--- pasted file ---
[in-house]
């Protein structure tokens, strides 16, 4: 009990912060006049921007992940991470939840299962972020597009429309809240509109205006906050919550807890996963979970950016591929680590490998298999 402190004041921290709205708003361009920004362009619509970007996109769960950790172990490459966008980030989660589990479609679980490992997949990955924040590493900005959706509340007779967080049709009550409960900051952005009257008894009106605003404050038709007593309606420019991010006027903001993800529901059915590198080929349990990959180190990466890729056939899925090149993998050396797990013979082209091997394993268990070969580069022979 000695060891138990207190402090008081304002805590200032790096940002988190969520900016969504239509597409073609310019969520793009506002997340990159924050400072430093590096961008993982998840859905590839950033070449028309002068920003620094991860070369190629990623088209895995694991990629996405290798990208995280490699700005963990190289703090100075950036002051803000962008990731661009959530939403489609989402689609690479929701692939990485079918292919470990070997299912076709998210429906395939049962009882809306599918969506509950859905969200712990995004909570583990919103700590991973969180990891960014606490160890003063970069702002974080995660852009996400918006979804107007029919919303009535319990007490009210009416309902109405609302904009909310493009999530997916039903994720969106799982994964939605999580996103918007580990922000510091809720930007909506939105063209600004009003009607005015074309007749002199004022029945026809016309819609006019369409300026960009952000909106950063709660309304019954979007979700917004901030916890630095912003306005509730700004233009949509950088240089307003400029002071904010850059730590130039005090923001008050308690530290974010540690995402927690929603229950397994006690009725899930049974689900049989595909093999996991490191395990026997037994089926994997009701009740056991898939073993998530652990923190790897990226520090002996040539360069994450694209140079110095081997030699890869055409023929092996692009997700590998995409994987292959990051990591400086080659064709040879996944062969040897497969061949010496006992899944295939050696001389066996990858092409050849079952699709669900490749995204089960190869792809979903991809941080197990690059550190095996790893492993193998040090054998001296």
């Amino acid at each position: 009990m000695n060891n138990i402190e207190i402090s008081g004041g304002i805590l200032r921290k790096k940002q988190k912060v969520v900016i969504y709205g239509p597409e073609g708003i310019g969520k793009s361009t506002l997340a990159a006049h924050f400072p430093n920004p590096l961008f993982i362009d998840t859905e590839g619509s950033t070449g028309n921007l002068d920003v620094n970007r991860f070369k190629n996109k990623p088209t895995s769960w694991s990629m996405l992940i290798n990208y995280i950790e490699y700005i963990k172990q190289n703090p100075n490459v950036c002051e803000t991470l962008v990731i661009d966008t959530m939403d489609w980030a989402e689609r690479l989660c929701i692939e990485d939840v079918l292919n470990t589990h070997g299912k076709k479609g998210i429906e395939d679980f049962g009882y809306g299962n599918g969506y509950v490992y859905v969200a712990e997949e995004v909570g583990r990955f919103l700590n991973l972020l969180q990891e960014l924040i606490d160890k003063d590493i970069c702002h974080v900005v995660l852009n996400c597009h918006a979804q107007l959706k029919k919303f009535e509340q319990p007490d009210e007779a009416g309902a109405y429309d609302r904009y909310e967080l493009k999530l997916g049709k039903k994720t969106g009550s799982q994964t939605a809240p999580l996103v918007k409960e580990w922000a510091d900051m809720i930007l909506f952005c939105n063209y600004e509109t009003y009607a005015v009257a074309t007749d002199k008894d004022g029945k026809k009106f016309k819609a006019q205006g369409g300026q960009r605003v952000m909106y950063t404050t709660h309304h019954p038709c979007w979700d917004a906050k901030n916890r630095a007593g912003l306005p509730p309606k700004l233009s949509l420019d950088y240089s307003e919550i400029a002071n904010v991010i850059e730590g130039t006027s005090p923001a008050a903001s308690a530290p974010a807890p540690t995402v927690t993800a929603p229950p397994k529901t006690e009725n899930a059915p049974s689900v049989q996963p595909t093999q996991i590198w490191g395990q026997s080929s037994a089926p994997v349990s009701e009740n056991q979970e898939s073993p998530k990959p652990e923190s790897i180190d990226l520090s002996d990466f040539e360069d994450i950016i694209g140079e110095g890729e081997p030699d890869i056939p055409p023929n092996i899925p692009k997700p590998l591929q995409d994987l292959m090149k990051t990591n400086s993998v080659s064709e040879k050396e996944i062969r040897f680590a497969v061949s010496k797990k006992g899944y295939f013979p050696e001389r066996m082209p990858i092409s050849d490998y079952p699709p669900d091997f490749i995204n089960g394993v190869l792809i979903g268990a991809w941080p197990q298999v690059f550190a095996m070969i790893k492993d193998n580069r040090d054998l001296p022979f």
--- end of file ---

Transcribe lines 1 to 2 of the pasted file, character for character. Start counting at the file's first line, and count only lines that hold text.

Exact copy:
[in-house]
């Protein structure tokens, strides 16, 4: 009990912060006049921007992940991470939840299962972020597009429309809240509109205006906050919550807890996963979970950016591929680590490998298999 402190004041921290709205708003361009920004362009619509970007996109769960950790172990490459966008980030989660589990479609679980490992997949990955924040590493900005959706509340007779967080049709009550409960900051952005009257008894009106605003404050038709007593309606420019991010006027903001993800529901059915590198080929349990990959180190990466890729056939899925090149993998050396797990013979082209091997394993268990070969580069022979 000695060891138990207190402090008081304002805590200032790096940002988190969520900016969504239509597409073609310019969520793009506002997340990159924050400072430093590096961008993982998840859905590839950033070449028309002068920003620094991860070369190629990623088209895995694991990629996405290798990208995280490699700005963990190289703090100075950036002051803000962008990731661009959530939403489609989402689609690479929701692939990485079918292919470990070997299912076709998210429906395939049962009882809306599918969506509950859905969200712990995004909570583990919103700590991973969180990891960014606490160890003063970069702002974080995660852009996400918006979804107007029919919303009535319990007490009210009416309902109405609302904009909310493009999530997916039903994720969106799982994964939605999580996103918007580990922000510091809720930007909506939105063209600004009003009607005015074309007749002199004022029945026809016309819609006019369409300026960009952000909106950063709660309304019954979007979700917004901030916890630095912003306005509730700004233009949509950088240089307003400029002071904010850059730590130039005090923001008050308690530290974010540690995402927690929603229950397994006690009725899930049974689900049989595909093999996991490191395990026997037994089926994997009701009740056991898939073993998530652990923190790897990226520090002996040539360069994450694209140079110095081997030699890869055409023929092996692009997700590998995409994987292959990051990591400086080659064709040879996944062969040897497969061949010496006992899944295939050696001389066996990858092409050849079952699709669900490749995204089960190869792809979903991809941080197990690059550190095996790893492993193998040090054998001296």